On our Startup Heatmap, Amsterdam is ranked 3rd (2016) and 5th (2017) among the top ten most attractive European startup hubs. Moreover, we identified Amsterdam as the leading “Challenger Hub”, attracting a relatively high share of votes from a great variety of countries. Amsterdam is popular among British startups, especially those with non-British founders: 9% of them name the Dutch city as an attractive place to startup. That is why we are placing Amsterdam on the 2nd rank of the greatest profiteers from Brexit, right after Berlin.
Berlin is the city that is most likely to profit from Brexit. It remains London’s most important competitor in terms of attractiveness for startup founders. In the 2016 edition of the Startup Heatmap, Berlin bested London to first place, while the 2017 edition sees London ahead of Berlin:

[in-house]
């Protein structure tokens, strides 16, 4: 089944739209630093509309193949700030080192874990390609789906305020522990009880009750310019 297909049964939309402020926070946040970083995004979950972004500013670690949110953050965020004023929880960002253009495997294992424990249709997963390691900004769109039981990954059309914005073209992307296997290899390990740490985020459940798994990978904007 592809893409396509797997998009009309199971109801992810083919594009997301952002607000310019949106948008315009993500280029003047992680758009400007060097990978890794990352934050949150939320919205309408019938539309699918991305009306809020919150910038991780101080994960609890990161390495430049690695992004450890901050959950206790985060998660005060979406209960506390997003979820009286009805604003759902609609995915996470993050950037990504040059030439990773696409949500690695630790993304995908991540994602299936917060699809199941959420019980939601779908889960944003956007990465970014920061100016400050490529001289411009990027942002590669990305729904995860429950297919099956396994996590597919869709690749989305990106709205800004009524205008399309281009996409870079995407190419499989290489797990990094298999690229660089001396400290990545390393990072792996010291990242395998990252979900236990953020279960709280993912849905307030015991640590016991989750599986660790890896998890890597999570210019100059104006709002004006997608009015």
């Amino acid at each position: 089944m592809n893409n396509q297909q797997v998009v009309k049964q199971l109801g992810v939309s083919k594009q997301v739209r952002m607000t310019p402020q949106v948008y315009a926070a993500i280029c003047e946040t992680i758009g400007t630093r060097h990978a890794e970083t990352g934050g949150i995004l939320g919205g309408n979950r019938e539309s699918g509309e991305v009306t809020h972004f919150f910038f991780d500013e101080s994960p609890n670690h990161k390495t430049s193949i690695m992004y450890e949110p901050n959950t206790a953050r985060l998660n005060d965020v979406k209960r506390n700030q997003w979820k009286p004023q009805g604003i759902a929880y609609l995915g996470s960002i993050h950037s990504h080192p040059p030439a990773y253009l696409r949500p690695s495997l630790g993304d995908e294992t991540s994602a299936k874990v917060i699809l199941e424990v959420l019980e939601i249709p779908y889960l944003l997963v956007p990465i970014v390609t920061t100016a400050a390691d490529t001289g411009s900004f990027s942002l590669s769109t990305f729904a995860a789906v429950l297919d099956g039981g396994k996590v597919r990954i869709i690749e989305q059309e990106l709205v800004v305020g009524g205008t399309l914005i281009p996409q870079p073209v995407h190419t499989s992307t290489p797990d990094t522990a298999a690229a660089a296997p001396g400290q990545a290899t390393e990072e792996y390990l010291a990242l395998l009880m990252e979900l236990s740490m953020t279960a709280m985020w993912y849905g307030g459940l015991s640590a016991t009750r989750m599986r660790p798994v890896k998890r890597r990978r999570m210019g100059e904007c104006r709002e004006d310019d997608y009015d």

Berlin is also working hard to bring British startups to their city. A 2016 marketing stunt by the German liberal party FDP prominently called upon London’s startups: “Dear startups, keep calm and move to Berlin”. Even if this may have “sent ripples of laughter” rather than fear in London’s startup scene – these efforts highlight a strong desire to encourage companies to consider moving. Last year, Berlin’s city government sent a letter to hundreds of businesses based in London to persuade them to come to Berlin. At the time, Cornelia Yzer, then Berlin’s senator for the economy, technology and development, said, “We want to make sure that British startups and international talent feel welcome here […] Brits already love Berlin – we see that from the number of people who travel here every weekend. We will continue to receive them with open arms.”